Tuesday, March 24, 2015

A Touchy Subject

We are coming up on April, a fraught month for autism parents like me, who want to raise awareness about autism, but don't want to further the stigmatization of their own kids. I recently wrote a post (which you should read, if you have not) that touched on why I don't support Autism Speaks or their particular brand of alarmist and dehumanizing rhetoric, but there's an important angle I didn't address.

Namely, the enormous harm that rhetoric does to the parents^ of autistic kids, in particular those parents whose kids have not yet been diagnosed. Let me explain. 

Flynn has a friend* who . . . shares some similarities with him.  With the caveat that I'm really not sure the other little boy is autistic, that I'm not a doctor, etc., etc., here's what I've observed directly and learned from his parents: Extreme clothing sensitivities (mom says there are 2 pairs of pants he will wear, everything else is too rough). Food limitations. Sleep issues. Does an amazing happy flappy dance (maybe he learned this from Flynn?). Very rigid parameters of "acceptable" play, including very limited "pretend" play, according to his mother.  Super smart.

Sounds . . . pretty damn familiar.  It's checking a lot of boxes. Again, I don't know the full story, but let's pretend, just for the sake of argument, that he's on the spectrum.  What would the ideal thing be for me to do?

Well... What would I want, if it were my kid?  I would want someone to say, "Hey, that sounds really familiar - my son has all of those issues and we found out they were all related to his autism.  Maybe get that checked out?"  Totally reasonable, right? It's exactly what you'd do if you suspected the kid had a food allergy or asthma, or something, right? 

Okay, so I'll just do that.  *Dials their number.

HA!!! Just kidding!!! That would be fucking ridiculous! NEVER gonna happen!

Because I know exactly how that little boy's parents would react if I said those words.  The wife and I have made these attempts in the past. The most inoffensive, bland, vanilla comments possible....

"HOW DARE YOU!" "TOTALLY INAPPROPRIATE!"  "MY CHILD IS NOTHING LIKE THAT!"

Fun times.

That is the reality of autism awareness today.  And why do we think parents react like that?  Why did I immediately turn into a teary, emotional mess when Flynn got diagnosed, despite the fact that he was (and still is) obviously brilliant and an awesome kid?  This was my reaction when Flynn was diagnosed.  I was such a n00b, not to mention a total mess.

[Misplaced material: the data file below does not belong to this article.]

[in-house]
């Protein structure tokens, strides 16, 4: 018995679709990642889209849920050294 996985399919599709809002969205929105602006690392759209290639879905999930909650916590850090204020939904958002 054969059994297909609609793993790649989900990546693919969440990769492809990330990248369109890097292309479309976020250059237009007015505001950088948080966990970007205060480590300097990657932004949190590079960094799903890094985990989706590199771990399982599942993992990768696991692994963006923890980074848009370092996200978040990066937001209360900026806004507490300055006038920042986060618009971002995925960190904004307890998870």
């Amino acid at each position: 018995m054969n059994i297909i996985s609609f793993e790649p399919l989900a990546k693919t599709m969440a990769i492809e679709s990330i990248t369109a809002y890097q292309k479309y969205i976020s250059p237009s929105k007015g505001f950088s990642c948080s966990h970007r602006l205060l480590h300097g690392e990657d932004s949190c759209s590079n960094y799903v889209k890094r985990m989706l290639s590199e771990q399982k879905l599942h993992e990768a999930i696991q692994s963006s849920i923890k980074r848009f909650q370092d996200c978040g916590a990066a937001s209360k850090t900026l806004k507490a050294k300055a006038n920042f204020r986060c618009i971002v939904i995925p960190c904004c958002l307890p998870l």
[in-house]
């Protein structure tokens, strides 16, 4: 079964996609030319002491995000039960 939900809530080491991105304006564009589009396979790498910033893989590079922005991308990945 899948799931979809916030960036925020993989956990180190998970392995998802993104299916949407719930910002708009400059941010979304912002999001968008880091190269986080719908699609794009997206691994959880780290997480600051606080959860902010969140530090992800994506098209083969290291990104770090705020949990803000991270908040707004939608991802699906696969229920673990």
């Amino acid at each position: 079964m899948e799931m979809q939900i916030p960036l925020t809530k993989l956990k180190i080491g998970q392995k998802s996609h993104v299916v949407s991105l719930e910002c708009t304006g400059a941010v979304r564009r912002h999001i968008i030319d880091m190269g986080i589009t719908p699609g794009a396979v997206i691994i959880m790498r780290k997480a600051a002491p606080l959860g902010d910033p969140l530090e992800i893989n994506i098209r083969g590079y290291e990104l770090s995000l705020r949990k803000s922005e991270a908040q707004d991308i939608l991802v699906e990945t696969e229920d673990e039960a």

Because autism awareness, in its current form, is all about the tragedy.  All about how hard autism is on parents.  All about how autistic kids are doomed forever, limited forever.

And that's because raising "autism awareness" isn't the goal.

Raising money is the goal.

If you actually want to increase "autism awareness," then autism parents, in particular those with kids who are not yet diagnosed, need be able to recognize their kid in the description of what autism looks like.  And no one recognizes a tragedy, because no one sees their kid that way.

A diagnosis can help give parents the tools to understand their child. A diagnosis can let you in on the secret of how that child experiences the world. A good early diagnosis is fucking vital for both parent and child.  The other day I was talking to someone about Flynn's behavior before his diagnosis and I nearly had a panic attack. I consistently made both of our lives miserable, because I didn't know why he was reacting to "normal" discipline in such an "abnormal" manner. This post at Diary of a Mom sums up my daily experiences from that time pretty nicely.

Post-diagnosis, I know that a suggestion that my kid might be autistic is the farthest possible thing from an insult. It's an offer of solidarity and support. My son's neurology isn't a death sentence or a tragedy. He's fine. We're fine. What he needs is a world that acknowledges his differences and says, "That's cool - I can handle that."

So this April, I'm not going to light it up blue for autism awareness. Instead, like all the cool kids, I'll be trying to increase acceptance of autistic differences. Because this kid is awesome.

 
^ And of course, when parents of autistic kids are hurt, so are the kids themselves.
* Actually, Flynn has at least 4 friends, both male and female, who exhibit potential autistic traits, including the ones I listed above.  None of these children are diagnosed.

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